The employer-job seeker mismatch that makes tech hiring in Canada even harder

The chief economist at job search engine Indeed says our tech talent woes aren’t as bad as elsewhere, but some firms (and cities) need to think carefully about hiring strategies

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When it comes to hiring IT talent in Canada, employers need to adjust their strategy based on their location.

According to a recent study by online job search engine Indeed, tech employees in Canada and abroad generally prefer living and working in large cities with robust technology communities. As such, those located outside of major urban tech hubs need to adjust their recruiting strategy to attract top talent, according to Tara Sinclair, the chief economist at Indeed and associate professor of economics and international affairs at The George Washington University.

“There is some mismatch between where job seekers are looking for jobs versus where the opportunities actually are,” she said. “There is a talent shortage out there, which is a great challenge for employers to fill these positions, but some of them are exacerbated because the areas of greatest interest from the job seeker perspective aren’t always the areas of greatest need from the employer perspective. There’s a mismatch.”

Across Indeed’s database, Canada has two cities that rank among the top 100 locations with the highest number of job postings that require Java skills, with Montreal in 42nd and Toronto in 49th.

“This is just the raw number of job postings looking for Java skills, so that’s a really strong showing for relatively small cities when you consider the number one city, London, has four times the population,” said Sinclair.

Canada Has Less of a Talent Shortage than the US

While there is undoubtedly a talent shortage in Canada, the problem is more pronounced south of the border. In her study Sinclair found that there is a tech talent shortage in almost every location Indeed serves, but the situation isn’t as bad in Canada.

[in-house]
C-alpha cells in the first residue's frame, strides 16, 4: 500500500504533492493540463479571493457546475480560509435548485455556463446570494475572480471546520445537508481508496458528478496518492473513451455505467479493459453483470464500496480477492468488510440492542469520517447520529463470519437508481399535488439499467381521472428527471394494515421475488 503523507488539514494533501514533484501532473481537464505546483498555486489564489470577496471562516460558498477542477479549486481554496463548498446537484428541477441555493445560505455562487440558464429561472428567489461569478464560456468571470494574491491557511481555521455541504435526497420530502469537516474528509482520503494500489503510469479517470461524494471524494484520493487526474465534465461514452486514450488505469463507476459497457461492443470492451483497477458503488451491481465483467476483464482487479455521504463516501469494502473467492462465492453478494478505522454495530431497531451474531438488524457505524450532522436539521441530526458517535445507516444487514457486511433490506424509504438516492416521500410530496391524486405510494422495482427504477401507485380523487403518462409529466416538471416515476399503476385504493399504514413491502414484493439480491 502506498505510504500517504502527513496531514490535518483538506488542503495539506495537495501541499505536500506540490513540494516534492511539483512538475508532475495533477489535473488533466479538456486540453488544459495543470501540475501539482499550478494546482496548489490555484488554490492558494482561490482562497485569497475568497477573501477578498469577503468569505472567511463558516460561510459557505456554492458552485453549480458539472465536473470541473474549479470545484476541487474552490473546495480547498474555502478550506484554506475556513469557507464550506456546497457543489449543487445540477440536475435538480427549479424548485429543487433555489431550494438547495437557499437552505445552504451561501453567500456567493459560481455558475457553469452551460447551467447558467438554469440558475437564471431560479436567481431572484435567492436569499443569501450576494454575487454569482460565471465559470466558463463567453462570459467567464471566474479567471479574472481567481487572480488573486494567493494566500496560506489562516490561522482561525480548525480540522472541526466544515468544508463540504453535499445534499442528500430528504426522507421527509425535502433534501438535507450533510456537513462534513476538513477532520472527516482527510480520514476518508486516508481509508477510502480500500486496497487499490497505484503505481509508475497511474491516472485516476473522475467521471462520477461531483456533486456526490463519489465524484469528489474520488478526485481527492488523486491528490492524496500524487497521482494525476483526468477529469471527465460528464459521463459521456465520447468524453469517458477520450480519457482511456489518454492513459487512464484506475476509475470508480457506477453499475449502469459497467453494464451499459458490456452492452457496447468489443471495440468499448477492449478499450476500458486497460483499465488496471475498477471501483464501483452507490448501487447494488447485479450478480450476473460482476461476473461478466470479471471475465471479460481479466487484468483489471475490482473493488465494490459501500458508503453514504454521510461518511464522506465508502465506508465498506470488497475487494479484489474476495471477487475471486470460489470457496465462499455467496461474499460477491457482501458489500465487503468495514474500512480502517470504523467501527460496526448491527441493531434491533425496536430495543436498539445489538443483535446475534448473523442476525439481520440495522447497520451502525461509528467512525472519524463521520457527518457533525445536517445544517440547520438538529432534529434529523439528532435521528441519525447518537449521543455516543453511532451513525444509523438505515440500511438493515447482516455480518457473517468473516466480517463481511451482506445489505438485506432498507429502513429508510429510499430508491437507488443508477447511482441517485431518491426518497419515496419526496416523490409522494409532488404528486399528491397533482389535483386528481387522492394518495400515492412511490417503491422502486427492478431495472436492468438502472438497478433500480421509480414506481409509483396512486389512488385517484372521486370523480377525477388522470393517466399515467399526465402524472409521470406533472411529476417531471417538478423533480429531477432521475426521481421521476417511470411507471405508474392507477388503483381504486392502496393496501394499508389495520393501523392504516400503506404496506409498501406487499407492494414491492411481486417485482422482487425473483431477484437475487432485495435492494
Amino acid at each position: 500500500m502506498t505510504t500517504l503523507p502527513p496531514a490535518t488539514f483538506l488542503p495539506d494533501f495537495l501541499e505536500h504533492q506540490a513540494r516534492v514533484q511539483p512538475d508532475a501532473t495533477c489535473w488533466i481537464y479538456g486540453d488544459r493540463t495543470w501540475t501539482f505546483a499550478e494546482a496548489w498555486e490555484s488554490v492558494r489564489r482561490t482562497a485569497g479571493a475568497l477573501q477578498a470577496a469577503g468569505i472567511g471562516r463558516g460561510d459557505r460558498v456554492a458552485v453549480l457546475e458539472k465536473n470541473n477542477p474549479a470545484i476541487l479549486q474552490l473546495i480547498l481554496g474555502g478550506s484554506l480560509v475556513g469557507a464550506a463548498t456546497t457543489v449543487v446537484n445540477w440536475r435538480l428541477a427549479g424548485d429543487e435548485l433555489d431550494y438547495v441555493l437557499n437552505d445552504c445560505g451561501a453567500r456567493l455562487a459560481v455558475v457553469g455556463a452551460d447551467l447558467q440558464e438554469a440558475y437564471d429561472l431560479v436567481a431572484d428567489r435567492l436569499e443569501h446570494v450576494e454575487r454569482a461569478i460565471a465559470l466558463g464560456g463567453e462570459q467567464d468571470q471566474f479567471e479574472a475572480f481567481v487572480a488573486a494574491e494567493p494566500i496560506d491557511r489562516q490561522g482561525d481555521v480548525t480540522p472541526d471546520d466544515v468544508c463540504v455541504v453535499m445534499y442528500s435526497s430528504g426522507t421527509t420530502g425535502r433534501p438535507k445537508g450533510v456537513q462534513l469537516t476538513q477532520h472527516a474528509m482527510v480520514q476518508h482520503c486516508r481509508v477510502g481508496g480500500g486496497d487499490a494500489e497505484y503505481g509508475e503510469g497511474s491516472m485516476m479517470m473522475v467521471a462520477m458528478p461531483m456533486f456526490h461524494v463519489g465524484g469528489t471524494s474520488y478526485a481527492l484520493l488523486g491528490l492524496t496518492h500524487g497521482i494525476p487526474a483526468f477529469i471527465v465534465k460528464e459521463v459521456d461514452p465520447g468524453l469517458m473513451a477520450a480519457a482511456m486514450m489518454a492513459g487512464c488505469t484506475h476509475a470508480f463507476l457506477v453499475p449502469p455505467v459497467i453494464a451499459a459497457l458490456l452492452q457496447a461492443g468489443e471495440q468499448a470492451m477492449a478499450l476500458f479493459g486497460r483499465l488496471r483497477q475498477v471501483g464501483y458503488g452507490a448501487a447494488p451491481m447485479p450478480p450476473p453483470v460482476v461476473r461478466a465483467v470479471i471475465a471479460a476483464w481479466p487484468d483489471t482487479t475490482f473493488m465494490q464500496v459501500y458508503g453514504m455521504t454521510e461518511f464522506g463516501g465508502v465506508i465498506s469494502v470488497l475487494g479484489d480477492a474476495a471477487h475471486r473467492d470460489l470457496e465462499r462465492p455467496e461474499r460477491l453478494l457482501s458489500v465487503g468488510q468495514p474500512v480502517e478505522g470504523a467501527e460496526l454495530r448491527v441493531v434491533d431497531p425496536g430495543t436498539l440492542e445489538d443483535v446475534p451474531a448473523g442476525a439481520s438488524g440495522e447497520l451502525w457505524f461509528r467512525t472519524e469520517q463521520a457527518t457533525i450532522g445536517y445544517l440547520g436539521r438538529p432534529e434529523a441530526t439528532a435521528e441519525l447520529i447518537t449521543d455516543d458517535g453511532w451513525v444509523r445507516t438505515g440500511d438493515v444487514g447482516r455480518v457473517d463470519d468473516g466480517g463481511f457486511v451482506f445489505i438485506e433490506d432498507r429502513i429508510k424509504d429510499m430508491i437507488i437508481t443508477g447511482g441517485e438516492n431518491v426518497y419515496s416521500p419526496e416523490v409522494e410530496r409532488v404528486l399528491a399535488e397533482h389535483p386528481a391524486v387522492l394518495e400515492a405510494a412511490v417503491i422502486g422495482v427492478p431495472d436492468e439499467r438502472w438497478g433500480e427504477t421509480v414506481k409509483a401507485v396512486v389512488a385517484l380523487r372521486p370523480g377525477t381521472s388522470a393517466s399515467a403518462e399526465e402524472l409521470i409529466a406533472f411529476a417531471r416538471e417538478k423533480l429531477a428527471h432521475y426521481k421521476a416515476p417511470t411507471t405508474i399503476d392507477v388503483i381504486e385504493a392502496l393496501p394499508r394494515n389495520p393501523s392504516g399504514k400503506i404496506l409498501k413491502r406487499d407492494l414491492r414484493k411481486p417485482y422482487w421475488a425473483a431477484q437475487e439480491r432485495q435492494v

“Globally, across all of our sites, we see in tech the ratio [of job seeker interest to job poster traffic] is less than 1:1, and Canada is actually doing fairly well in the sense that the share of job seeker interest, the ratio is about .7 to 1, so it’s better than the US for example, which is just over .5″

Consider Recruiting Internationally 

When it comes to bridging the talent gap, Sinclair suggests appealing to international employees. While Canadian tech employers pay less, on average, than American firms, especially when considering the Canadian dollar’s current value, there is broad international interested in a tech career in Canada.

“The U.S. does pay more, so that’s a continuing challenge for Canadian companies,” said Sinclair. “One of the way’s they’ve been able to compete is that it’s easier to get visas in Canada.”

While 5 per cent of Canadian-based employees look for careers outside of Canada, 10 per cent of Canadian tech job searches originate elsewhere, according to data compiled by Sinclair.

The countries whose tech talent is most interested in relocating to Canada are the U.S., India, the U.K., Brazil and France.

Recruiting Strategy Should be Based on Employer Location 

International tech talent is searching for jobs in Canada, but those searches are targeting specific locations. According to Sinclair, the most popular city in Canada for international employees is Toronto, followed by Vancouver, Montreal, Calgary and Ottawa, which is consistent with international trends showing a preference for larger urban hubs.

As such Sinclair believes that the smaller the city, the more beneficial it is to the employer to recruit remote workers.

“Thinking about the locational mismatch is a key area for trying to attract this talent, recognizing that if your company is located in a certain place you may benefit from that place being particularly appealing or suffer if it’s not,” she said. “Sometimes it’s somewhat in the employers control if they’re thinking about where to open a new office, but sometimes they have very little choice about where it is they are.”

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